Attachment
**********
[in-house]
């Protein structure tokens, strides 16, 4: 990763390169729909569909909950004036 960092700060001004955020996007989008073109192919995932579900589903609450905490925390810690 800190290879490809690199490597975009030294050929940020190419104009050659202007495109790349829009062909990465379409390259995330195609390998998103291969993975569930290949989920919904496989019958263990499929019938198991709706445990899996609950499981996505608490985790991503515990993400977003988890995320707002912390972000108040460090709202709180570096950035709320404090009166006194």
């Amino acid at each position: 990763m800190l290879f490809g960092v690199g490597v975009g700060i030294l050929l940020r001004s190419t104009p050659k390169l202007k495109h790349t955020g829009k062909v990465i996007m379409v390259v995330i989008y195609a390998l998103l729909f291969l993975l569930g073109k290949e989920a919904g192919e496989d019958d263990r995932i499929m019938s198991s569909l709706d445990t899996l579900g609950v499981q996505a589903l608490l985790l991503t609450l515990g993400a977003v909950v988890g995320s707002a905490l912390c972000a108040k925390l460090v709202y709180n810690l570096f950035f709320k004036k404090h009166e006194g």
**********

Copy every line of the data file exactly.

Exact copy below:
[in-house]
């Protein structure tokens, strides 16, 4: 990763390169729909569909909950004036 960092700060001004955020996007989008073109192919995932579900589903609450905490925390810690 800190290879490809690199490597975009030294050929940020190419104009050659202007495109790349829009062909990465379409390259995330195609390998998103291969993975569930290949989920919904496989019958263990499929019938198991709706445990899996609950499981996505608490985790991503515990993400977003988890995320707002912390972000108040460090709202709180570096950035709320404090009166006194």
């Amino acid at each position: 990763m800190l290879f490809g960092v690199g490597v975009g700060i030294l050929l940020r001004s190419t104009p050659k390169l202007k495109h790349t955020g829009k062909v990465i996007m379409v390259v995330i989008y195609a390998l998103l729909f291969l993975l569930g073109k290949e989920a919904g192919e496989d019958d263990r995932i499929m019938s198991s569909l709706d445990t899996l579900g609950v499981q996505a589903l608490l985790l991503t609450l515990g993400a977003v909950v988890g995320s707002a905490l912390c972000a108040k925390l460090v709202y709180n810690l570096f950035f709320k004036k404090h009166e006194g």